Most of Blizzard's games won't be available in China as of next year

Blizzard's Big Orc Statue
(Image credit: Activision Blizzard)

Since 2008, Blizzard's games have been published in mainland China via licensing agreements with NetEase. Those licensing agreements are set to end on January 23, 2023, and won't be renewed, Blizzard has announced. Game services for World of Warcraft, Hearthstone, Overwatch, Diablo 3, the StarCraft series, and Heroes of the Storm will be ending in China on the same date.

"The two parties have not reached a deal to renew the agreements that is consistent with Blizzard's operating principles and commitments to players and employees," Blizzard's statement says.

In an an announcement sent to us by NetEase, CEO William Ding said, "We have put in a great deal of effort and tried with our utmost sincerity to negotiate with Activision Blizzard so that we could continue our collaboration and serve the many dedicated players in China. However, there were material differences on key terms and we could not reach an agreement. We hold high regard in our product and operational standards and abide by our commitments to Chinese players."

New sales of Blizzard games in China will be suspended "in the coming days", and Blizzard says that "Chinese players will be receiving details of how this will work soon." The scheduled releases of World of Warcraft's Dragonflight expansion, Hearthstone's March of the Lich King set, and Overwatch 2 season 2 will still be going ahead as planned, however. Diablo Immortal will also not be affected as it was co-developed by Chinese company Tencent and is covered by a separate licensing deal.

Recently, the Chinese government's tightening of its already harsh restrictions on the tech industry included an eight-month freeze on videogame approvals and new limits on how long under-18s can spend playing online games, which led to the sector's first drop in users and revenue in 14 years. Meanwhile, a mobile MMO based on World of Warcraft being made by NetEase was canceled after three years of development in August, which Bloomberg claimed was due to a disagreement over financial terms. Following news of that cancellation, we reached out to Blizzard. "We continue to have an extremely successful relationship with NetEase, and it is entirely untrue to suggest that there have been financial disputes," the company said via email.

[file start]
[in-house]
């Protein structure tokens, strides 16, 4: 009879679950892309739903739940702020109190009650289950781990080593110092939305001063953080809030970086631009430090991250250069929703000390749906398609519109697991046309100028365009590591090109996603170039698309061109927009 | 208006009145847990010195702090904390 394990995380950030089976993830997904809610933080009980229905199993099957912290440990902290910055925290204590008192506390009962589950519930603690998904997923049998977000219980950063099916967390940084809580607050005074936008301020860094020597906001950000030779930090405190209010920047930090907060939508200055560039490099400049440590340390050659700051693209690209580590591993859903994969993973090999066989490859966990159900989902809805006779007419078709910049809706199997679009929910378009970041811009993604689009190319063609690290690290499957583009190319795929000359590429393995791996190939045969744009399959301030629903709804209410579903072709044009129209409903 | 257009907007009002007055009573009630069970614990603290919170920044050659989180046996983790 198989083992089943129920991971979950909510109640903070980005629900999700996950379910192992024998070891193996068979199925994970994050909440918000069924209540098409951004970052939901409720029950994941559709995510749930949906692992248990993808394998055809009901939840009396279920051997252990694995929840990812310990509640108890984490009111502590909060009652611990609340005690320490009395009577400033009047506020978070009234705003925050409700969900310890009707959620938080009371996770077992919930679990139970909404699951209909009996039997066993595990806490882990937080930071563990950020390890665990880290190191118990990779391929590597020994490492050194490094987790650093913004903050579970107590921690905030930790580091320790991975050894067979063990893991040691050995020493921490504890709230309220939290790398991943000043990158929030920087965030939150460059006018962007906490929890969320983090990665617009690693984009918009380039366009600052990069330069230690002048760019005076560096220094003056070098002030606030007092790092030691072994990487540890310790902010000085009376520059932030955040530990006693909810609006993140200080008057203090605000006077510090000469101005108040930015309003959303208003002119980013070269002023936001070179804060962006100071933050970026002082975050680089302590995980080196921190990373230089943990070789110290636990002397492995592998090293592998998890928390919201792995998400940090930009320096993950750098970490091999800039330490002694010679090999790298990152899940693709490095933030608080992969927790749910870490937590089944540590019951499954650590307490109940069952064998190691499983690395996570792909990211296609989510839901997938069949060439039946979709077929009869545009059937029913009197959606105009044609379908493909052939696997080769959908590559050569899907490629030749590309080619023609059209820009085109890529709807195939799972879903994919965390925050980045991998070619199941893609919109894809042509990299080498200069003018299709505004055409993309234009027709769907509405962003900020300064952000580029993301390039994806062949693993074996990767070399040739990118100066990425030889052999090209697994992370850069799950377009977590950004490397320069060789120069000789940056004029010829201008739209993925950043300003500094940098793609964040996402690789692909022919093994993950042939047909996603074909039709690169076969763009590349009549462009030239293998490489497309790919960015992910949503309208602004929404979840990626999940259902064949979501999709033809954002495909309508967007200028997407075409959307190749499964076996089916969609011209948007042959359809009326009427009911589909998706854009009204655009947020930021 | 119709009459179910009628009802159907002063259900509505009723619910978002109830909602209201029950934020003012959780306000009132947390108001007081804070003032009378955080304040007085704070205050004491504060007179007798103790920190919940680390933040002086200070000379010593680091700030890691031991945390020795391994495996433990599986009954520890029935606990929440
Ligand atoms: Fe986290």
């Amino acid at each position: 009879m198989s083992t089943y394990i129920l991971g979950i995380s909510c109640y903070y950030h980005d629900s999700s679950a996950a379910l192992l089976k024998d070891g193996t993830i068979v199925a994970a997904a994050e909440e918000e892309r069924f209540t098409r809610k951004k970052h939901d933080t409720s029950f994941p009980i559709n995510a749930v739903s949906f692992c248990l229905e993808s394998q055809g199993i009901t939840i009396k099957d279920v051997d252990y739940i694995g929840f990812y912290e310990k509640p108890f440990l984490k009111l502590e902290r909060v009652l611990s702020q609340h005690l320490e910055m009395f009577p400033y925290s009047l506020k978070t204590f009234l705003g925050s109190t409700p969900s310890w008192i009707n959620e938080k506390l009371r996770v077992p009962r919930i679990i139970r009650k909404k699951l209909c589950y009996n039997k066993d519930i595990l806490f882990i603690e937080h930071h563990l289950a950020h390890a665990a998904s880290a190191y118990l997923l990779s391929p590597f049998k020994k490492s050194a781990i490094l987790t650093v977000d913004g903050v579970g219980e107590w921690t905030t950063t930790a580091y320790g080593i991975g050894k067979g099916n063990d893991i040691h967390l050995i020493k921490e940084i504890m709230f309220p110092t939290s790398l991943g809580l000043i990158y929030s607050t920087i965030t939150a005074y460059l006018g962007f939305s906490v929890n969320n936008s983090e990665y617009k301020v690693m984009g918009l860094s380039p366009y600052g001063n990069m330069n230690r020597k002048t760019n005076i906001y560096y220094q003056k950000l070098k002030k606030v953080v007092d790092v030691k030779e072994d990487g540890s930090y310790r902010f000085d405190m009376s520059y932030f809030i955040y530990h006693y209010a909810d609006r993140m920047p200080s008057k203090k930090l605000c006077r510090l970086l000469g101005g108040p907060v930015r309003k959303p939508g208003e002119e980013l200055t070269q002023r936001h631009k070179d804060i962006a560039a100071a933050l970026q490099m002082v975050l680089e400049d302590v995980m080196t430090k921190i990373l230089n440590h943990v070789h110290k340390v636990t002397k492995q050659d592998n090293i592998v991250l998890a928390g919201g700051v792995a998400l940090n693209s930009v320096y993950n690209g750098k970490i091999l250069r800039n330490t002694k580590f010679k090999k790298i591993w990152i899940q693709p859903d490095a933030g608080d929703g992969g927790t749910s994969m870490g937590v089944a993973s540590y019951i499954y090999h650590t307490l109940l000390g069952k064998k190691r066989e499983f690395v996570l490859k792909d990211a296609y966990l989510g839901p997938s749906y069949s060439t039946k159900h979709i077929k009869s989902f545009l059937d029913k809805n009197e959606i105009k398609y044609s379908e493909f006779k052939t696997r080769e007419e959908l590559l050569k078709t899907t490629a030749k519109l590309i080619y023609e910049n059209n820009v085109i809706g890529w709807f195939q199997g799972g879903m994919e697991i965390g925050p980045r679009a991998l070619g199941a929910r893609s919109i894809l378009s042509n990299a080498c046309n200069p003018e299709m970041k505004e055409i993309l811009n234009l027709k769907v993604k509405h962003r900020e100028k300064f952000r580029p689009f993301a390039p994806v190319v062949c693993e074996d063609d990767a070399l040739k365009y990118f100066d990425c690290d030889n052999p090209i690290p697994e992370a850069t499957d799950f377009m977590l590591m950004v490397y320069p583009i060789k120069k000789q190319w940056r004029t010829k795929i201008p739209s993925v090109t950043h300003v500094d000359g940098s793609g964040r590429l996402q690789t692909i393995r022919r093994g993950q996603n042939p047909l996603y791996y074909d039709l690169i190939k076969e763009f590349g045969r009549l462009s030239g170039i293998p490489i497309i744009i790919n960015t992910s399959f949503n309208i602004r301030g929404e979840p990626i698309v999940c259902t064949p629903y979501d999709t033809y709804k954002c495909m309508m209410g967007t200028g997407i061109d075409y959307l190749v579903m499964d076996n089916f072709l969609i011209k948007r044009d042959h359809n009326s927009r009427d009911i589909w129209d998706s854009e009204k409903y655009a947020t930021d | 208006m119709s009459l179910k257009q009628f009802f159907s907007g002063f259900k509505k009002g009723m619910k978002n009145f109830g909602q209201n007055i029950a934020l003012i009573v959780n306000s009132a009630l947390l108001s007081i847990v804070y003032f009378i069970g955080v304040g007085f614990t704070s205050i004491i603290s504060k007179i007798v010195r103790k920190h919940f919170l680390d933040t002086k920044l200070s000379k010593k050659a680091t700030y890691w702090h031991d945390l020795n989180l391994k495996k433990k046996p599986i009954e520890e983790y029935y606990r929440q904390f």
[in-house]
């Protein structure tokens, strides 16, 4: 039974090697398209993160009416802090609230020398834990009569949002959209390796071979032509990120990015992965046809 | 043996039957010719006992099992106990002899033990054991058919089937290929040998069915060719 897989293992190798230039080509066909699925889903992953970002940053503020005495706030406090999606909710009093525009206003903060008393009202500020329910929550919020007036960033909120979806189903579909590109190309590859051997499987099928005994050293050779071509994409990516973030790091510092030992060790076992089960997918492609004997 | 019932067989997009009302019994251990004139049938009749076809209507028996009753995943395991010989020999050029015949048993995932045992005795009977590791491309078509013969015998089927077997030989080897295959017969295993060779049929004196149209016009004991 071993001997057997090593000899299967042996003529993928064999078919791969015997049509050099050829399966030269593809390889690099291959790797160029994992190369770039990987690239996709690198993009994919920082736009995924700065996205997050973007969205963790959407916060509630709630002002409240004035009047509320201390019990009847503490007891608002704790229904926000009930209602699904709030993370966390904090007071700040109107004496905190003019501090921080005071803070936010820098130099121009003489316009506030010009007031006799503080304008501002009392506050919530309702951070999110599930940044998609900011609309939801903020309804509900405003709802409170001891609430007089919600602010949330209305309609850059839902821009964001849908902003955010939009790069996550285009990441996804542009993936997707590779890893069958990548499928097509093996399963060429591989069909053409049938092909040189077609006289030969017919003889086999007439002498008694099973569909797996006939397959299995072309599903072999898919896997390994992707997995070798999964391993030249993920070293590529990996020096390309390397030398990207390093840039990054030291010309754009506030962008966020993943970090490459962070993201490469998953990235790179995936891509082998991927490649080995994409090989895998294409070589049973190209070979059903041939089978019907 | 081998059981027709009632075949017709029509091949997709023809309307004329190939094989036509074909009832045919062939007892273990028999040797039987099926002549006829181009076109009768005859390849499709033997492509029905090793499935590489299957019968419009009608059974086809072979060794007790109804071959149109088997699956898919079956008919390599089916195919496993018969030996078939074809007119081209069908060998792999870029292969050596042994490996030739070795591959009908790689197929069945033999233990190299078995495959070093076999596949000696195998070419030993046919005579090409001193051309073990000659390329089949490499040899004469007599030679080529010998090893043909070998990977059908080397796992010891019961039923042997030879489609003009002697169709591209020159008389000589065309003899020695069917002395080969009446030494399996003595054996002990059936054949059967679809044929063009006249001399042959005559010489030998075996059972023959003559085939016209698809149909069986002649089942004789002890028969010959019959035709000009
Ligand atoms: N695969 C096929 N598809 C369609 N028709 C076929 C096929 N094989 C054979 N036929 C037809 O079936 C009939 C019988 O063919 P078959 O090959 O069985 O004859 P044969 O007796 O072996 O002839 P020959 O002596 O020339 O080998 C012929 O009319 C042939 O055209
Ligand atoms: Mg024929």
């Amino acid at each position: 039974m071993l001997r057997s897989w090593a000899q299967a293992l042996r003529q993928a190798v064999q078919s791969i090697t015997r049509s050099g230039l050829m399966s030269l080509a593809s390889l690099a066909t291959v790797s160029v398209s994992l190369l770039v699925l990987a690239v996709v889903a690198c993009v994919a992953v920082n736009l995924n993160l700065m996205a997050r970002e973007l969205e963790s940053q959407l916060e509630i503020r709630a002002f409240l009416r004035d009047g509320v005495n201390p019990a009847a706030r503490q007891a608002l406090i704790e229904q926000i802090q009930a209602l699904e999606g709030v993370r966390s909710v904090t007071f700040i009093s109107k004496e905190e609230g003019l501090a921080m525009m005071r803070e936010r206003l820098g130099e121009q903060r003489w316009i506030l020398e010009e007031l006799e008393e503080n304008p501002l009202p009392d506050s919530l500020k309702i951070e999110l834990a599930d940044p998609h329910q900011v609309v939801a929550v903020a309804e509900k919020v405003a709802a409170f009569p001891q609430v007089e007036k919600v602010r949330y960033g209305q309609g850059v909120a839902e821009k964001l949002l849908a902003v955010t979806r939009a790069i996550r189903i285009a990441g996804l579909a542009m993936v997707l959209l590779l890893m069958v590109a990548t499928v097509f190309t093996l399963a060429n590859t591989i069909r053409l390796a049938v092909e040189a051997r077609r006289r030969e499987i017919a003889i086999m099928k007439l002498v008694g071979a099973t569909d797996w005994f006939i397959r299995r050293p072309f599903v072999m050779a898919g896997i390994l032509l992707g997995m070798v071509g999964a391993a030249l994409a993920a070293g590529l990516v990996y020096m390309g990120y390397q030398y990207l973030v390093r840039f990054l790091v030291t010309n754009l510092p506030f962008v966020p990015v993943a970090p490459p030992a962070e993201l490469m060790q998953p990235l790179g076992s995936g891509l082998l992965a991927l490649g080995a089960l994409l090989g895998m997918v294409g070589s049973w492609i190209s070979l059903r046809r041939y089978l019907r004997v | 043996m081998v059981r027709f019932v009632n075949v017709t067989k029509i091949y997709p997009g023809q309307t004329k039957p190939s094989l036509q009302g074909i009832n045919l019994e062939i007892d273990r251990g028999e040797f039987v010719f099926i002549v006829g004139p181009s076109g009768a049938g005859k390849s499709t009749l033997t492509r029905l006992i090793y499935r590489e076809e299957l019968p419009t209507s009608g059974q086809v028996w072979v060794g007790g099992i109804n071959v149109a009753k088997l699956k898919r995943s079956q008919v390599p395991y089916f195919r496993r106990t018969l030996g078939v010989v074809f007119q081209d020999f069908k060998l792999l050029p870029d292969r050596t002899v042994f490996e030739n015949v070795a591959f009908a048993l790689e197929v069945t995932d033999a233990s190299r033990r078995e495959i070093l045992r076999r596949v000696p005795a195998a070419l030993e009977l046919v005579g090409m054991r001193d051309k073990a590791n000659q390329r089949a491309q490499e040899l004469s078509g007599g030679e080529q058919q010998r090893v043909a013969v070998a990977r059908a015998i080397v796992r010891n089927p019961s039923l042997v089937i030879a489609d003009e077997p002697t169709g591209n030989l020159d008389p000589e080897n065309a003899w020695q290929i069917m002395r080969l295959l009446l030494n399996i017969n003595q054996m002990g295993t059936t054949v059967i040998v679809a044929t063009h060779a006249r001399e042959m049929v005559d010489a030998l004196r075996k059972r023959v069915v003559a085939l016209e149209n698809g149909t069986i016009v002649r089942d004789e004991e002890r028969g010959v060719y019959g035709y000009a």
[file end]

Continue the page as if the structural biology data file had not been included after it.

Blizzard warned investors of the possibility its licensing agreements in China would end in its third-quarter financial report back in November, saying, "We are in discussions regarding the renewal of these agreements, but a mutually-satisfactory deal may not be reached." It also noted that the agreements "contributed approximately 3% of Activision Blizzard's consolidated net revenues in 2021".

Though Activision Blizzard as a whole may not be stung too hard by this, Blizzard's games and properties have been popular in China. The only reason the Warcraft movie wasn't a flop was thanks to Chinese audiences turning out in droves, setting a record for the country's biggest film opening of all time. And despite Blizzard's claim that its business in China didn't influence the decision to suspend Hearthstone Hearthstone Grandmaster Chung "blitzchung" Ng Wai after he called for Hong Kong's freedom in a post-match interview, it's hard to believe that Hearthstone's growth in China while US spending declined wasn't factored into the otherwise baffling call.

"We're immensely grateful for the passion our Chinese community has shown throughout the nearly 20 years we’ve been bringing our games to China through NetEase and other partners," Blizzard president Mike Ybarra said in the company's statement. "Their enthusiasm and creativity inspire us, and we are looking for alternatives to bring our games back to players in the future."

Jody Macgregor
Weekend/AU Editor

Jody's first computer was a Commodore 64, so he remembers having to use a code wheel to play Pool of Radiance. A former music journalist who interviewed everyone from Giorgio Moroder to Trent Reznor, Jody also co-hosted Australia's first radio show about videogames, Zed Games. He's written for Rock Paper Shotgun, The Big Issue, GamesRadar, Zam, Glixel, Five Out of Ten Magazine, and, whose cheques with the bunny logo made for fun conversations at the bank. Jody's first article for PC Gamer was about the audio of Alien Isolation, published in 2015, and since then he's written about why Silent Hill belongs on PC, why Recettear: An Item Shop's Tale is the best fantasy shopkeeper tycoon game, and how weird Lost Ark can get. Jody edited PC Gamer Indie from 2017 to 2018, and he eventually lived up to his promise to play every Warhammer videogame.